The jihadist threat, which has grown since the rise of the Islamic State in Iraq and Syria, has mostly led to attacks in crowded places and, in some cases, hitting foreign targets. For example, twelve Germans and one Peruvian were killed in a suicide attack in old Sultanahmet District on January 12, 2016.

Lastly, Turkey faces a threat (less serious than the other two) posed by far-left groups, particularly the Revolutionary People's Liberation Party/Front (DHKP-C). This situation is due to domestic issues such as the strong sociopolitical polarisation that mainly affects urban centers. These groups tend to attack government targets and U.S. assets, but lack the resources and capacity to conduct high-profile attacks.

The Reasons for the Terrorist Wave

There are both domestic and external reasons behind the spiral of violence that has affected the country since the second half of 2015.

Undeniably, the regional security deterioration in Syria and Iraq has caused the terrorist threat to significantly rise, allowing different armed groups to proliferate. However, Ankara’s policies have ended up causing a multiplying effect, which has ultimately paved the way for the series of attacks on Turkish soil.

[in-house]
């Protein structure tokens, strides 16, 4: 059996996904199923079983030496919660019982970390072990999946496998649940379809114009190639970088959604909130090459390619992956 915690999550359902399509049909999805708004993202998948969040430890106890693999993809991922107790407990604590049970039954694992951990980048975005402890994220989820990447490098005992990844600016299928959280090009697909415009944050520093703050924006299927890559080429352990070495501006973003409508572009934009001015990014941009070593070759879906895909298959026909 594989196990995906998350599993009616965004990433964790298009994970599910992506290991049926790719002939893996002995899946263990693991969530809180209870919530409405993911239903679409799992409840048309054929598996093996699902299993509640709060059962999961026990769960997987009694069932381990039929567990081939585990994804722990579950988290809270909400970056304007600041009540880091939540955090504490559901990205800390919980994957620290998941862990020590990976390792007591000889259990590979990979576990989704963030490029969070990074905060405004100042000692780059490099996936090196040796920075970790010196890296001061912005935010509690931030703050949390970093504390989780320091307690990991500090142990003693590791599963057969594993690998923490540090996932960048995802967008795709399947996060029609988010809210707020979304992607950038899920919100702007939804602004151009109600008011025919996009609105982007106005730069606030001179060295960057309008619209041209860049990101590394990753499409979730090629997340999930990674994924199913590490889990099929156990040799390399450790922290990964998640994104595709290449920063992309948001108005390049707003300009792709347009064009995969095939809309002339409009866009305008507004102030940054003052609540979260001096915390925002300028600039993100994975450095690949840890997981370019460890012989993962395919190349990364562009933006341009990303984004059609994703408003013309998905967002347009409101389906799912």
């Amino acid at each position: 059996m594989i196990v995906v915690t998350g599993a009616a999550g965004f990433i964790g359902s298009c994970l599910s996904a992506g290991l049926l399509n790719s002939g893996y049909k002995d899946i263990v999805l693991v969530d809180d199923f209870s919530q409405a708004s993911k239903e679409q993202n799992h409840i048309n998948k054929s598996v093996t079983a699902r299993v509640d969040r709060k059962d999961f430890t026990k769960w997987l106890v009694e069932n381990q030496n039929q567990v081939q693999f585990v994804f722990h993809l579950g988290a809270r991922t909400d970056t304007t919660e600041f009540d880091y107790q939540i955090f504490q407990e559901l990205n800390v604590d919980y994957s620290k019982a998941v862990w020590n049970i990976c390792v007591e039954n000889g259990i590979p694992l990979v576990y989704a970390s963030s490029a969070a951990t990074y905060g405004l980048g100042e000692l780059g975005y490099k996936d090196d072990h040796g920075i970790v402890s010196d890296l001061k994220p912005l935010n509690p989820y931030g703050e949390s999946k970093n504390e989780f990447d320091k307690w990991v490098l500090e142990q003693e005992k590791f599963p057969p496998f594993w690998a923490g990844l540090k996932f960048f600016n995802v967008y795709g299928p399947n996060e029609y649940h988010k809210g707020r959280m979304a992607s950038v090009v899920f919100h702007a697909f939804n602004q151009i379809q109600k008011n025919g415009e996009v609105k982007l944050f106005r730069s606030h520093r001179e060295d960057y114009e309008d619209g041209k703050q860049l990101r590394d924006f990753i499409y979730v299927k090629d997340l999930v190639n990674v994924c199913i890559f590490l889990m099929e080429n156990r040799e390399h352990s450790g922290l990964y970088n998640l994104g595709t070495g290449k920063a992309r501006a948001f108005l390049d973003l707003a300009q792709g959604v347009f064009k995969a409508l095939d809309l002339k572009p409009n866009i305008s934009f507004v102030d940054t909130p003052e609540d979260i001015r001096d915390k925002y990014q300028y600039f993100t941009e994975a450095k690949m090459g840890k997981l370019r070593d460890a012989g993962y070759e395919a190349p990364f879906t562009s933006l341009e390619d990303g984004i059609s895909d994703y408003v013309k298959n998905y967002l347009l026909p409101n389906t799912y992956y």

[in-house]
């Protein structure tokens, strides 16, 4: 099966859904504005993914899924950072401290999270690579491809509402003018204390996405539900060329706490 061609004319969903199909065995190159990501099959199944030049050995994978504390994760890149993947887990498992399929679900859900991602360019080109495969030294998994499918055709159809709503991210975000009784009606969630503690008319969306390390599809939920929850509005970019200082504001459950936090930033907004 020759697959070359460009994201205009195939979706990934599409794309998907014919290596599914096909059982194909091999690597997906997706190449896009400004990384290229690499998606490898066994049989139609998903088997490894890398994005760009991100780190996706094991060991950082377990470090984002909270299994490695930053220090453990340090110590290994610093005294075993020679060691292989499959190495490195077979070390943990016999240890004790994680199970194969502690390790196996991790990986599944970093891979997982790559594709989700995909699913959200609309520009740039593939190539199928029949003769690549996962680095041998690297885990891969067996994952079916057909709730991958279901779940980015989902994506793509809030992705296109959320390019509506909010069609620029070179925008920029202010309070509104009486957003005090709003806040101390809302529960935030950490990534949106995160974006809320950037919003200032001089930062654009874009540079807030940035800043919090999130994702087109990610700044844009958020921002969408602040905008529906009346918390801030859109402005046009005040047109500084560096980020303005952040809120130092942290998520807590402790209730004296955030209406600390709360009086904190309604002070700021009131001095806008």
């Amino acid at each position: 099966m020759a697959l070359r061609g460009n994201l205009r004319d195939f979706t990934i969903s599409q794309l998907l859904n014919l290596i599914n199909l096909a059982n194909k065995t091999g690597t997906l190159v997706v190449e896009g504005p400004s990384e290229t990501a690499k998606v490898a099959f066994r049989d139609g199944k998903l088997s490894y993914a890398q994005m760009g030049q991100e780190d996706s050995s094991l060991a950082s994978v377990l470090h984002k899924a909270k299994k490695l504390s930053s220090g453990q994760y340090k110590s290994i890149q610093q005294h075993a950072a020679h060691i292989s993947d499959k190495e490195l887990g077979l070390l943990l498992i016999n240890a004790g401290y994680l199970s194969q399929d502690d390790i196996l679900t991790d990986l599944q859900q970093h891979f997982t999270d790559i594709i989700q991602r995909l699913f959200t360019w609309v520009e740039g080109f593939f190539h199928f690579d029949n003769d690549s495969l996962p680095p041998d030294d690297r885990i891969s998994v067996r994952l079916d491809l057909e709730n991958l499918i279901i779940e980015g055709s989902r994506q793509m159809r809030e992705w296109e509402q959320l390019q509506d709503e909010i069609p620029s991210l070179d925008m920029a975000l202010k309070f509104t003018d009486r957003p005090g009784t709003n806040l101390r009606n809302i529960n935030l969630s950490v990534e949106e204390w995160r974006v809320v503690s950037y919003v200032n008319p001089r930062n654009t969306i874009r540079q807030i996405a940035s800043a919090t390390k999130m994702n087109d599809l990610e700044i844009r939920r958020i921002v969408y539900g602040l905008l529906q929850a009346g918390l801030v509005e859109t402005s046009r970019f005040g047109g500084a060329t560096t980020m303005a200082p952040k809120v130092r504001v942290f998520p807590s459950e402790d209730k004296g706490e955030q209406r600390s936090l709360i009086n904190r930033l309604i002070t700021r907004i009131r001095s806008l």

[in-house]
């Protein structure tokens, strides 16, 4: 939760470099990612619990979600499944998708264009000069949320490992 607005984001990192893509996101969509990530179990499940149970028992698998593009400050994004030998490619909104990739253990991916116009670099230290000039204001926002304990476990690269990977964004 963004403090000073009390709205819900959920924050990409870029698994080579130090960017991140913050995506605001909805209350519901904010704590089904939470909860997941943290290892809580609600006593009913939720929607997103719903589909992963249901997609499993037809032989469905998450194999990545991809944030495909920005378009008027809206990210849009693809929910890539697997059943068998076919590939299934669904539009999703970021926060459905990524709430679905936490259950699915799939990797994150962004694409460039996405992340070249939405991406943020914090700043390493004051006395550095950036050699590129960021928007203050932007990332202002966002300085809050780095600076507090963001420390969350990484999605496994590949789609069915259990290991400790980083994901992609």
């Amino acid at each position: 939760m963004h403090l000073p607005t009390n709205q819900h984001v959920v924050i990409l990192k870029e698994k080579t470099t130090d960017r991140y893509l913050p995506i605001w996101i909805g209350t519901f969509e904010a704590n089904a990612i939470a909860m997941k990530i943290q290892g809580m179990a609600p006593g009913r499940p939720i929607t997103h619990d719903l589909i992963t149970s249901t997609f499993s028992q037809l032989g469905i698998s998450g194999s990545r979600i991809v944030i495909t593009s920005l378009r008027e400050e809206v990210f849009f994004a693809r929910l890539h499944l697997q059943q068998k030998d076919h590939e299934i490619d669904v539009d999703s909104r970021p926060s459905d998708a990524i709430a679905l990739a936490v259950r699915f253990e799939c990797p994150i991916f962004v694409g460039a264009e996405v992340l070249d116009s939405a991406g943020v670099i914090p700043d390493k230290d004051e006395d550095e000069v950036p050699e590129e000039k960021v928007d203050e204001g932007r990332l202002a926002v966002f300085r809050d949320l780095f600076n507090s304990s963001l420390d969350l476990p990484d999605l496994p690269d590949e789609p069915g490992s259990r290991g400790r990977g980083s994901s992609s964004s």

As we know, Ankara has long been accused of an ambiguous attitude towards the regional jihadist groups. In the years immediately following the outbreak of the Syrian civil conflict, Turkey was used as a logistical base for the Syrian opposition (including jihadist organizations) and as the main corridor for the so-called foreign fighters, which have increased the ranks of fighters in Syria and Iraq. Although there is no evidence of Turkey's direct support to the jihadist groups, checks along the Syrian border were quite inefficient, at least until the Islamic State threat prompted the Turkish authorities to take a hard-line approach. For example, in July 2015, following the Suruc bombing, Turkey authorized its NATO allies to use its Incirlik Air Base for military operations in Syria and Iraq and conducted air operations against Islamic State. Prior to this change, Turkey long had Bashar al-Assad’s removal, rather than neutralizing jihadism, as its foreign-policy priority. The “open-door policy” that has been adopted by the Ankara authorities has had the side effect of encouraging jihadist cell proliferation in the country. Many of the Turkish nationals who went to Syria and Iraq to fight in the ranks of the Islamic State and other jihadist groups are Islamist Kurds who were once part of Hezbollah (a Marxist group mainly active in the nineties that was created to counter PKK hegemony). In other cases, the deserters were radical Islamists from the most conservative regions of Turkey, including Central Anatolia and the major urban centers (Istanbul, Ankara, Izmir).